"Any time you're trying to do something like this, the more people you have in the group, the more challenging it is," Rich explained. "It's already going to be challenging enough with just these four cities involved."

As part of the partnership, each Midpeninsula city will hold public outreach meetings in the coming months to help choose the best route. After a favorite route is picked, the cities will need to figure out how to split the cost for a professional study. Santa Clara County's recently passed Measure B transportation bond could provide a good pot of funding for building the bike route, at least for its southern section.

The bike route vision received an initial round of praise from Google officials, who have been active in expanding bike routes throughout Mountain View. Jeral Poskey, the company's transportation manager, urged city leaders not to lose their nerve as tough choices spring up for building the bike route.

"Please stick the course for this safe bikeway connection to our neighboring cities," he said. "But do remember that the hardest part is yet to come."

Comments

10 people like this
Posted by commuter
a resident of Another Mountain View Neighborhood
on Feb 12, 2017 at 2:29 pm

In modern Silicon Valley, it is very common for employees to live in one city and work in an adjacent city. It is really about time that cities worked together to create bicycle routes that connected cities instead of splitting them apart. Many Google employees live in Palo Alto, but how do they safely get to Google by bicycle? The distance is only a mile, but the convoluted bicycle routes encourage them to drive instead, putting many more cars on the road.

Another tragedy is San Antonio Road. There are nice bike lanes west of El Camino, but they disappear with no warning once you get to El Camino and then what do you do? A bicyclist was killed here last year, possibly because he just did not know that his bike lane would disappear when he got to the other side of the intersection and then he got pinned by a passing car.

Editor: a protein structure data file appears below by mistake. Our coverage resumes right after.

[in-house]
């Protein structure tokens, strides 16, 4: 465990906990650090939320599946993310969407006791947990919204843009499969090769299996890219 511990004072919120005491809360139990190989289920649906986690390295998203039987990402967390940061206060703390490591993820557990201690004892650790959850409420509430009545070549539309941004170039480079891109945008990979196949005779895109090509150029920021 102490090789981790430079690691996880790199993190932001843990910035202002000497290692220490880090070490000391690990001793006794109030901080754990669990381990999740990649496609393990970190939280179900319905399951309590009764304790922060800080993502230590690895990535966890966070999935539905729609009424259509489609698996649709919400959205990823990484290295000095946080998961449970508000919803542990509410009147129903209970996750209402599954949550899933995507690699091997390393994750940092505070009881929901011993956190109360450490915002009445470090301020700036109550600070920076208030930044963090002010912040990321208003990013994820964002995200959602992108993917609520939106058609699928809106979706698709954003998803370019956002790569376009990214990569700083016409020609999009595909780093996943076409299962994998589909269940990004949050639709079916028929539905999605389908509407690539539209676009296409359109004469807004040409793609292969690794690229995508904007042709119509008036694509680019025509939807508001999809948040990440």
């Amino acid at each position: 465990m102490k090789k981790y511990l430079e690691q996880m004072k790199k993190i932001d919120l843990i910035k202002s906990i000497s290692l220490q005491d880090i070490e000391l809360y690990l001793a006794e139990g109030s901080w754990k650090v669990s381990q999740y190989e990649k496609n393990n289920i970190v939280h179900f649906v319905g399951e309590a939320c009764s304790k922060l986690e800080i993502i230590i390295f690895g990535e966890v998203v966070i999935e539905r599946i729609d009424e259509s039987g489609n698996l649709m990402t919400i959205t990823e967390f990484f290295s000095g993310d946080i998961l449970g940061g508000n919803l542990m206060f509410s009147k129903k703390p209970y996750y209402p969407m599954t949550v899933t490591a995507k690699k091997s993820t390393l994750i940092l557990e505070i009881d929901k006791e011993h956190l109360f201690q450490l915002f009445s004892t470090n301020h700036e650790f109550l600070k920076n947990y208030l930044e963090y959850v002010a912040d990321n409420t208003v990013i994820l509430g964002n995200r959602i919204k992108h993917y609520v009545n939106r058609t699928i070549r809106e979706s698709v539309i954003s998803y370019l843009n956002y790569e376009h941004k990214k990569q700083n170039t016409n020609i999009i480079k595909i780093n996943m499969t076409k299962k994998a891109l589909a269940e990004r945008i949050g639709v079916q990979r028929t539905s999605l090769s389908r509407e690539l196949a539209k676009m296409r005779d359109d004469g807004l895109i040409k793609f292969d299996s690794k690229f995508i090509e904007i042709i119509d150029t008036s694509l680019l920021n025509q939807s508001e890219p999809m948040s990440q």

I am glad that cities are at least saying they have to fix these problems.


8 people like this
Posted by At the bottom
a resident of Another Mountain View Neighborhood
on Feb 13, 2017 at 10:27 am

A bike route around the bottom of the bay would help people get into SV from the Fremont area. Things seem to become disjointed south of Sunnyvale.


Like this comment
Posted by Reality Check
a resident of Another Mountain View Neighborhood
on Feb 15, 2017 at 11:07 pm

Google employees who live in Palo Alto typically use the bridges over/under 101 in Palo Alto, and East Bayshore or the Bay Trail to get to Google. A small number who live in South Palo Alto are forced during the winter months to use San Antonio or Rengstorff.

A more pressing issue is MV and LA commuters who have no way to get through to Google and LinkedIn and Intuit on streets like Rengstorff and Shoreline. In other words, it looks like this project is the Flavor of the Month but not the main course.

(Does anyone know what that cryptic statement at the end of the article means...?)


2 people like this
Posted by Brian Jones
a resident of Waverly Park
on Feb 23, 2017 at 8:01 pm

There is already the popular Bay Trail that I use going from Mountain View to Redwood Shores but it badly needs repaving in several sections through Palo Alto, East PA, Menlo Park and Redwood City.

I wish this would be given priority and attention before embarking on new trails.